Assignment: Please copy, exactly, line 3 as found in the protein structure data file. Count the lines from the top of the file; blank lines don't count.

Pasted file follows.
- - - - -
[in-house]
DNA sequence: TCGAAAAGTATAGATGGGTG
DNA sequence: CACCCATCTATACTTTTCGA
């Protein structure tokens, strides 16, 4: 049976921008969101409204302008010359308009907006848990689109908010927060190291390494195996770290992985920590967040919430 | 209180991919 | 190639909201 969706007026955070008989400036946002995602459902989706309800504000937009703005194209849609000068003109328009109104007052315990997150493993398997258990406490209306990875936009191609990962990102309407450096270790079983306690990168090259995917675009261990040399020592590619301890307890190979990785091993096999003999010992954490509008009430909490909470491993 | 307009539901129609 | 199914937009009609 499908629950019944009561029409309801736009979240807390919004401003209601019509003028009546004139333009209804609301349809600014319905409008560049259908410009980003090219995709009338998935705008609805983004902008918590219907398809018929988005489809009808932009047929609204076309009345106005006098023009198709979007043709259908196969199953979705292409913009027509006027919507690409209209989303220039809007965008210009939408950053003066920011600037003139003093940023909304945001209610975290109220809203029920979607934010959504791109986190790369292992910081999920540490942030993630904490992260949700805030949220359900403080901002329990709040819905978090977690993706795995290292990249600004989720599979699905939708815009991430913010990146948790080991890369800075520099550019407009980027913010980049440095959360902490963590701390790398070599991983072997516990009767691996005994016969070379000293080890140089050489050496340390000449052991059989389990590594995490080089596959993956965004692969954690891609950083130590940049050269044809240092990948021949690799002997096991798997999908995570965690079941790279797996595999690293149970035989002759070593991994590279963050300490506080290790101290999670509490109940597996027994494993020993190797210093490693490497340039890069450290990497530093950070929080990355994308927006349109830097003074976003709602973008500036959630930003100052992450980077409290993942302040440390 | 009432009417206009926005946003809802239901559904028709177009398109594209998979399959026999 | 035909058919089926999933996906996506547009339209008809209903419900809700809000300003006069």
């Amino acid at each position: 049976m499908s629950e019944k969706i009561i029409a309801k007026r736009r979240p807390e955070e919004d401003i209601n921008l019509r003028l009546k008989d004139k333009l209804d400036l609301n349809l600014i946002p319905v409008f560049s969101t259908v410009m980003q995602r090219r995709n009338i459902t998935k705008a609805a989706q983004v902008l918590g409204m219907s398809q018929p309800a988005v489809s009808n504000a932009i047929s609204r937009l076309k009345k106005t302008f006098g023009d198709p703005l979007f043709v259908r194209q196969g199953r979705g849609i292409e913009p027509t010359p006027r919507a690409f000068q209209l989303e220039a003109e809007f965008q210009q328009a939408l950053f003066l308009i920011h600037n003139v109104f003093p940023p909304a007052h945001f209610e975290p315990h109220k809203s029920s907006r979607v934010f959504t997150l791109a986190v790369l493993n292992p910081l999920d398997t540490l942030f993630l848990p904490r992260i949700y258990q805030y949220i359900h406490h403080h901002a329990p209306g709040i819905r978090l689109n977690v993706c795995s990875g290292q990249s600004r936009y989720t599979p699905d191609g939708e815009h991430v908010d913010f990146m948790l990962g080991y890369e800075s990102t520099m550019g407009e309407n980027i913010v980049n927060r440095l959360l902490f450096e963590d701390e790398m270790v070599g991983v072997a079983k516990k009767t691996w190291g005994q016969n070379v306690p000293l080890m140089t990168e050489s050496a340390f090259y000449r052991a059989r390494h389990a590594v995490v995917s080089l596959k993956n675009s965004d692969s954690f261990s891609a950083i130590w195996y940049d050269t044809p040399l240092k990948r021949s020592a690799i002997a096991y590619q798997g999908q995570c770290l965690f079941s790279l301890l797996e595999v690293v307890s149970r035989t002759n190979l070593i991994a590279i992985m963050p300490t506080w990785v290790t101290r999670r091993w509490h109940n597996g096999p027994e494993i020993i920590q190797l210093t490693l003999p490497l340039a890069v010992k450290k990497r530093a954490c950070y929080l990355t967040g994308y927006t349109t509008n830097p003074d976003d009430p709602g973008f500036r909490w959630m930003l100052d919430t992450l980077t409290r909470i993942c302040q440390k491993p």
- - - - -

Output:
DNA sequence: CACCCATCTATACTTTTCGA